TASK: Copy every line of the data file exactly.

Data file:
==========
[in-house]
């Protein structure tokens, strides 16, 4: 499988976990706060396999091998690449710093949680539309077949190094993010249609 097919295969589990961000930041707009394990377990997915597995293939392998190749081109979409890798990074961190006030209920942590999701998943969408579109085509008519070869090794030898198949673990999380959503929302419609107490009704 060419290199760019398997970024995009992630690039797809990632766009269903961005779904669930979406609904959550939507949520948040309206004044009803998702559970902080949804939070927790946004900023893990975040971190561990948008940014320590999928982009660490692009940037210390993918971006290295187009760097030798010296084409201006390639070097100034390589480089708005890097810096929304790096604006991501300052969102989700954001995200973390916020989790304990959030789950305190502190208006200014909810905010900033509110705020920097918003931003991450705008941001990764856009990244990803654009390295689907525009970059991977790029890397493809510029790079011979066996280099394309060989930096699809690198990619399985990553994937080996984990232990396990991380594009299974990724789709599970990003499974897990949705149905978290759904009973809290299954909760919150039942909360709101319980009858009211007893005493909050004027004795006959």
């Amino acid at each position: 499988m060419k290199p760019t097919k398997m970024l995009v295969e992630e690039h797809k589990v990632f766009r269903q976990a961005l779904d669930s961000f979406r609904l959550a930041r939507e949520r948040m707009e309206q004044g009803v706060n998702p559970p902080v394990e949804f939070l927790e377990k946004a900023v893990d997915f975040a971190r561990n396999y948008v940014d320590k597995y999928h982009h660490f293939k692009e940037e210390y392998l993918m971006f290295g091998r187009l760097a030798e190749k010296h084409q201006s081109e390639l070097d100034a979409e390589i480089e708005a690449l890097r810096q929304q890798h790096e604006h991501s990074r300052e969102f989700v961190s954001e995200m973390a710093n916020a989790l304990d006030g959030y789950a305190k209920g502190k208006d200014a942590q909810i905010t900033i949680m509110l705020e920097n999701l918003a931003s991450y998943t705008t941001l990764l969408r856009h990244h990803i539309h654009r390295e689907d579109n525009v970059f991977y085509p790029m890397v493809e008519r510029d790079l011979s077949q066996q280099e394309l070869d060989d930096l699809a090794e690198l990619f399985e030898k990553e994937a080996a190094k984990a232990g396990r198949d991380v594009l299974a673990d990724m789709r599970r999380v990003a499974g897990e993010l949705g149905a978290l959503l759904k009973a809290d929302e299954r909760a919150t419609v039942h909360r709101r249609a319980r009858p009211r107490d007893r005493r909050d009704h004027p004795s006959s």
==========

[in-house]
């Protein structure tokens, strides 16, 4: 499988976990706060396999091998690449710093949680539309077949190094993010249609 097919295969589990961000930041707009394990377990997915597995293939392998190749081109979409890798990074961190006030209920942590999701998943969408579109085509008519070869090794030898198949673990999380959503929302419609107490009704 060419290199760019398997970024995009992630690039797809990632766009269903961005779904669930979406609904959550939507949520948040309206004044009803998702559970902080949804939070927790946004900023893990975040971190561990948008940014320590999928982009660490692009940037210390993918971006290295187009760097030798010296084409201006390639070097100034390589480089708005890097810096929304790096604006991501300052969102989700954001995200973390916020989790304990959030789950305190502190208006200014909810905010900033509110705020920097918003931003991450705008941001990764856009990244990803654009390295689907525009970059991977790029890397493809510029790079011979066996280099394309060989930096699809690198990619399985990553994937080996984990232990396990991380594009299974990724789709599970990003499974897990949705149905978290759904009973809290299954909760919150039942909360709101319980009858009211007893005493909050004027004795006959």
């Amino acid at each position: 499988m060419k290199p760019t097919k398997m970024l995009v295969e992630e690039h797809k589990v990632f766009r269903q976990a961005l779904d669930s961000f979406r609904l959550a930041r939507e949520r948040m707009e309206q004044g009803v706060n998702p559970p902080v394990e949804f939070l927790e377990k946004a900023v893990d997915f975040a971190r561990n396999y948008v940014d320590k597995y999928h982009h660490f293939k692009e940037e210390y392998l993918m971006f290295g091998r187009l760097a030798e190749k010296h084409q201006s081109e390639l070097d100034a979409e390589i480089e708005a690449l890097r810096q929304q890798h790096e604006h991501s990074r300052e969102f989700v961190s954001e995200m973390a710093n916020a989790l304990d006030g959030y789950a305190k209920g502190k208006d200014a942590q909810i905010t900033i949680m509110l705020e920097n999701l918003a931003s991450y998943t705008t941001l990764l969408r856009h990244h990803i539309h654009r390295e689907d579109n525009v970059f991977y085509p790029m890397v493809e008519r510029d790079l011979s077949q066996q280099e394309l070869d060989d930096l699809a090794e690198l990619f399985e030898k990553e994937a080996a190094k984990a232990g396990r198949d991380v594009l299974a673990d990724m789709r599970r999380v990003a499974g897990e993010l949705g149905a978290l959503l759904k009973a809290d929302e299954r909760a919150t419609v039942h909360r709101r249609a319980r009858p009211r107490d007893r005493r909050d009704h004027p004795s006959s």